It also comes with several solutions that help organizations streamline their business processes through forms (Microsoft Forms), workflows (Microsoft Flow), or enterprise-specific apps (Microsoft Power apps).

As for Microsoft 365, it’s very similar to Office 365 in terms of the included apps. The former is to be a comprehensive solution for SMEs, that’s why, in addition to Office 365 apps, it also comes with Windows 10 and Enterprise Mobility and Security.

You can see that both Office 365 and Microsoft 365 represent a set of applications, not a single solution. Each of the included apps covers a specific part of enterprise collaboration. Some of them have similar functions: you can organize presentations both in PowerPoint and in Sway.

The diversity of apps that users can access within a single suite and a subscription-based payment model are attractive for organizations. This explains a continuing increase of Office 365 use: 77% of Office 365 deployments compared to 49% of SharePoint 2013, 34% of SharePoint 2016 and 12% of SharePoint 2019 (according to the 2018 Global SharePoint Survey by Hyperfish).

Office 365 and Microsoft 365 Pitfalls

Indeed, the cloud collaboration suites bring many advantages. However, they also come with challenges, which can hinder the overall success of their adoption.

1. It’s hard to switch to reasonable customizations

As it was mentioned, Microsoft owns Office 365, so the corporation takes care of all the suite’s modifications and updates. This can become a problem for companies that got used to server-hosted solutions that they can customize as they want.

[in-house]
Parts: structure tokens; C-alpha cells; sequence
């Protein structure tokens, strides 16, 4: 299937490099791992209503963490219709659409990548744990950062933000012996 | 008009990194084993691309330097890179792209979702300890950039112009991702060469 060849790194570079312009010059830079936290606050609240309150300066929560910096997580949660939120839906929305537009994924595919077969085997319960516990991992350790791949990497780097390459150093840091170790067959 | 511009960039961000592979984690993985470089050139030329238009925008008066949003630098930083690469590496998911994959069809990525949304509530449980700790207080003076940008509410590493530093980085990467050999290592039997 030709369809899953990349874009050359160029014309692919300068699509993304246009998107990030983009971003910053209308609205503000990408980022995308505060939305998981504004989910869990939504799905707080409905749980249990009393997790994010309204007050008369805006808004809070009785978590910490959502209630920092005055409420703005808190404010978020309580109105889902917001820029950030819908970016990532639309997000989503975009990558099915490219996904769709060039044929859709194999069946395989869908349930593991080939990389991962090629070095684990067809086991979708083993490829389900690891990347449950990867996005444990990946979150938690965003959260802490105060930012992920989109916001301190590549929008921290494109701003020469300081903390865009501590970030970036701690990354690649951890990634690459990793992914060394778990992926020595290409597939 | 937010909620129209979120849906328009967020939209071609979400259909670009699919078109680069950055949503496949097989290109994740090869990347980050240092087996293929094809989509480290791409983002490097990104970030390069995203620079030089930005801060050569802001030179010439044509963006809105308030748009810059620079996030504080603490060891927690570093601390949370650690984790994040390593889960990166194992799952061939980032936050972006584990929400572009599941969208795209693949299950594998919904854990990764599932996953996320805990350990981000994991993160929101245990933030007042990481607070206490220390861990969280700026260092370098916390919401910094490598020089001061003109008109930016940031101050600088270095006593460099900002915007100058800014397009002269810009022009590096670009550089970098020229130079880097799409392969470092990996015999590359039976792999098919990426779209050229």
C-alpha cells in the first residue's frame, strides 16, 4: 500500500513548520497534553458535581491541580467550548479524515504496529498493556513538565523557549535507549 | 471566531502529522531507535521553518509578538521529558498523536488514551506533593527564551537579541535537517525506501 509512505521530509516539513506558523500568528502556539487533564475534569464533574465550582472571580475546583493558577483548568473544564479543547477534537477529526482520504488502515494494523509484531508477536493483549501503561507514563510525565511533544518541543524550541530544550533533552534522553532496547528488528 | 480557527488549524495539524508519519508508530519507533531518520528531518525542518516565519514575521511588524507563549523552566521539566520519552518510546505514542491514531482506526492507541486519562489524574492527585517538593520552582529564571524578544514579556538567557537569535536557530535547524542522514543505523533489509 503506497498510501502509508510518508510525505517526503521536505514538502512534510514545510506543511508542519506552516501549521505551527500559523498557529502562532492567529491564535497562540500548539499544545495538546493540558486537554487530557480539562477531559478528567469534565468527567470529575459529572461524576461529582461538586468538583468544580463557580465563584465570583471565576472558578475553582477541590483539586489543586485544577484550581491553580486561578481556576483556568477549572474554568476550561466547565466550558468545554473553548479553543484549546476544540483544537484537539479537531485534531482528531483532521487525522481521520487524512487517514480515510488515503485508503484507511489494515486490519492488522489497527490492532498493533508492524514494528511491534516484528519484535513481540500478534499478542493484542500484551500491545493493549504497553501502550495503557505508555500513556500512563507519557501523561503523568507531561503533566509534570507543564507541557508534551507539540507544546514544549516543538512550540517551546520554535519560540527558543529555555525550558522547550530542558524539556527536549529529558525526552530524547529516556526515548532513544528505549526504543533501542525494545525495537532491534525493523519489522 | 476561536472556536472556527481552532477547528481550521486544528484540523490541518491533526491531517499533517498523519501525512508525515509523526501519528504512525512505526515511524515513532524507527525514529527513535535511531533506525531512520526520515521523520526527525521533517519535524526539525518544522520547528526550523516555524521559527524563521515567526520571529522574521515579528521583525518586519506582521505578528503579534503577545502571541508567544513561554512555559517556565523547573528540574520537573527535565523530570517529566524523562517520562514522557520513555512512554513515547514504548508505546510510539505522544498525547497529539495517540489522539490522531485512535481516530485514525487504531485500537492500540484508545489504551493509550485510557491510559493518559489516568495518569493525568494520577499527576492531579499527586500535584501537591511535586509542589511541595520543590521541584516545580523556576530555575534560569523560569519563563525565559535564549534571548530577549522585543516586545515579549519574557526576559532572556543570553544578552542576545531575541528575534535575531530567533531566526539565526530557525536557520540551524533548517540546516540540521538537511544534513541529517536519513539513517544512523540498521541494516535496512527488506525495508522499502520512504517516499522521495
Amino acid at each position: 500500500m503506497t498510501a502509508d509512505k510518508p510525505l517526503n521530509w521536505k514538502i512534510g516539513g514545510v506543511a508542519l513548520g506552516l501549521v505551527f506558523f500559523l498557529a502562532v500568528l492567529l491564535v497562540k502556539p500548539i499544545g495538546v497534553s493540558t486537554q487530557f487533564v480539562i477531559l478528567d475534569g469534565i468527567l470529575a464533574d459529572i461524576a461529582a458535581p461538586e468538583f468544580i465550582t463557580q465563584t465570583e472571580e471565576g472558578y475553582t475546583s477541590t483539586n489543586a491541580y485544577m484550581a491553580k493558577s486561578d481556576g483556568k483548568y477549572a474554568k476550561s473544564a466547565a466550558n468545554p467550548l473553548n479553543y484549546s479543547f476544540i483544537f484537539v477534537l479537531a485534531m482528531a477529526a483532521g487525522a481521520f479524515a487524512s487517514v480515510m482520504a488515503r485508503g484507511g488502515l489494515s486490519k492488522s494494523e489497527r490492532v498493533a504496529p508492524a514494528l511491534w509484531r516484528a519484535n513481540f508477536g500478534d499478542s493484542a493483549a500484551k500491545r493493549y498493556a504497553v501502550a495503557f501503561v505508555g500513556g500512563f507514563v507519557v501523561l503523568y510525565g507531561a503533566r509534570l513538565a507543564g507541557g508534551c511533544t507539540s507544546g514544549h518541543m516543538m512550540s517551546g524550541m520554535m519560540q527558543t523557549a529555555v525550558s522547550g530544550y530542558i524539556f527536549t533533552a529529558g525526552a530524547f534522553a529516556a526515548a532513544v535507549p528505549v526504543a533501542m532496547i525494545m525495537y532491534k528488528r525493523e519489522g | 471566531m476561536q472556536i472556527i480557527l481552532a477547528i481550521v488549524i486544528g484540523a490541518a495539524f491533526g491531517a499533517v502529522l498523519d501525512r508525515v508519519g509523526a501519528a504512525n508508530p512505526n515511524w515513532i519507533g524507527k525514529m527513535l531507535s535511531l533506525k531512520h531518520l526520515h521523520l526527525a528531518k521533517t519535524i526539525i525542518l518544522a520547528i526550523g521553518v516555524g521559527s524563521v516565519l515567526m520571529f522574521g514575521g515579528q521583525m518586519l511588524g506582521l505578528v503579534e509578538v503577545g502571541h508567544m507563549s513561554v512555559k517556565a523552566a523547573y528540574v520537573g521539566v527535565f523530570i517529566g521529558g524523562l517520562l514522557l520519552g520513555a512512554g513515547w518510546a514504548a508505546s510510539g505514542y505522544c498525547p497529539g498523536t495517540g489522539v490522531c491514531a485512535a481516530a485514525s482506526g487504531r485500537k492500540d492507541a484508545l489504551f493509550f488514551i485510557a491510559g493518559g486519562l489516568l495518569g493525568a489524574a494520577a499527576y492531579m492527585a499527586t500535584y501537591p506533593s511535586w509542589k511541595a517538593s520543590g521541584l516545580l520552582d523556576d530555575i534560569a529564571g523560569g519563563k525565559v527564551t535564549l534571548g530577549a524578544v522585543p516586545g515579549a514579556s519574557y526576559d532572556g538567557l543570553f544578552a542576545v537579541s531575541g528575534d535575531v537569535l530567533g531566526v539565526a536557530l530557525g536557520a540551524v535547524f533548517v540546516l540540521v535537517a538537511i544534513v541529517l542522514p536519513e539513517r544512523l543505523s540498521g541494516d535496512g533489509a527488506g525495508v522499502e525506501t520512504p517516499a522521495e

Like it or not, updates will come to the suite, and you won’t be able to ignore them. As for your own customizations, they can conflict with Microsoft’s rules, so you can be unable to deploy them, or they might affect your solution’s performance badly. Microsoft recommends sticking to moderate customizations within the cloud suite and avoiding any sophisticated tuning to preserve Office 365 integrity and smooth operation.

2. It’s easy to get overwhelmed with apps

Adoption issues often accompany Office 365. It can start with an organization’s superficial understanding of the suite’s logic and lead to its incorrect management and use. Overwhelmed with a whole bunch of collaboration apps, users can be confused about optimal use scenarios for each of them, while the solution itself risks transforming into a messy collaboration junkyard.

3. It’s challenging to implement the Office 365-centric culture